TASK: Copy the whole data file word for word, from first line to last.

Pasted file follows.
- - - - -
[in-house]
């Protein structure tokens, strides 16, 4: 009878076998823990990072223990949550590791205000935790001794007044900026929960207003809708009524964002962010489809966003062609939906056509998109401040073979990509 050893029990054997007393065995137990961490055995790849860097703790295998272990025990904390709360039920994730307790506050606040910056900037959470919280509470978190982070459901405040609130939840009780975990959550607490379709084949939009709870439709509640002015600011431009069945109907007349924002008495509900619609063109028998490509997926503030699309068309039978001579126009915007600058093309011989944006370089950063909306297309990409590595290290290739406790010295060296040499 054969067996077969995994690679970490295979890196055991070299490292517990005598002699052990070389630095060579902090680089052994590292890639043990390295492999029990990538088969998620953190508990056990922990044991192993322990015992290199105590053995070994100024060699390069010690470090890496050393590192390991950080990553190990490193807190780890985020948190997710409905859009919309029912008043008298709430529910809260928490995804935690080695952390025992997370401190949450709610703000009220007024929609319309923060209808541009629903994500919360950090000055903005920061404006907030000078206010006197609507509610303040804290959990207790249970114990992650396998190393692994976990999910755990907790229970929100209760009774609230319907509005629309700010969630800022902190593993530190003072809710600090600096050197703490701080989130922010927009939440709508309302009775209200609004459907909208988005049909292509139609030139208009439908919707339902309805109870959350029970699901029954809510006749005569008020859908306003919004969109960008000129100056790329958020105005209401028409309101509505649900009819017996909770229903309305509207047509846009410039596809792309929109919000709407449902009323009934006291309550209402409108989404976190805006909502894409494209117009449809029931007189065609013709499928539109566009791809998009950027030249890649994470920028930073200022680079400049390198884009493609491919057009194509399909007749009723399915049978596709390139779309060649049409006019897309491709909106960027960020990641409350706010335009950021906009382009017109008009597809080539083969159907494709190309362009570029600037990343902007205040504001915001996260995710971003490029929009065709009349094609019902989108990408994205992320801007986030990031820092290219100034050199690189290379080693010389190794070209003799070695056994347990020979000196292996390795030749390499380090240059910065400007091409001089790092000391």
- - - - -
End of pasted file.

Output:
[in-house]
């Protein structure tokens, strides 16, 4: 009878076998823990990072223990949550590791205000935790001794007044900026929960207003809708009524964002962010489809966003062609939906056509998109401040073979990509 050893029990054997007393065995137990961490055995790849860097703790295998272990025990904390709360039920994730307790506050606040910056900037959470919280509470978190982070459901405040609130939840009780975990959550607490379709084949939009709870439709509640002015600011431009069945109907007349924002008495509900619609063109028998490509997926503030699309068309039978001579126009915007600058093309011989944006370089950063909306297309990409590595290290290739406790010295060296040499 054969067996077969995994690679970490295979890196055991070299490292517990005598002699052990070389630095060579902090680089052994590292890639043990390295492999029990990538088969998620953190508990056990922990044991192993322990015992290199105590053995070994100024060699390069010690470090890496050393590192390991950080990553190990490193807190780890985020948190997710409905859009919309029912008043008298709430529910809260928490995804935690080695952390025992997370401190949450709610703000009220007024929609319309923060209808541009629903994500919360950090000055903005920061404006907030000078206010006197609507509610303040804290959990207790249970114990992650396998190393692994976990999910755990907790229970929100209760009774609230319907509005629309700010969630800022902190593993530190003072809710600090600096050197703490701080989130922010927009939440709508309302009775209200609004459907909208988005049909292509139609030139208009439908919707339902309805109870959350029970699901029954809510006749005569008020859908306003919004969109960008000129100056790329958020105005209401028409309101509505649900009819017996909770229903309305509207047509846009410039596809792309929109919000709407449902009323009934006291309550209402409108989404976190805006909502894409494209117009449809029931007189065609013709499928539109566009791809998009950027030249890649994470920028930073200022680079400049390198884009493609491919057009194509399909007749009723399915049978596709390139779309060649049409006019897309491709909106960027960020990641409350706010335009950021906009382009017109008009597809080539083969159907494709190309362009570029600037990343902007205040504001915001996260995710971003490029929009065709009349094609019902989108990408994205992320801007986030990031820092290219100034050199690189290379080693010389190794070209003799070695056994347990020979000196292996390795030749390499380090240059910065400007091409001089790092000391």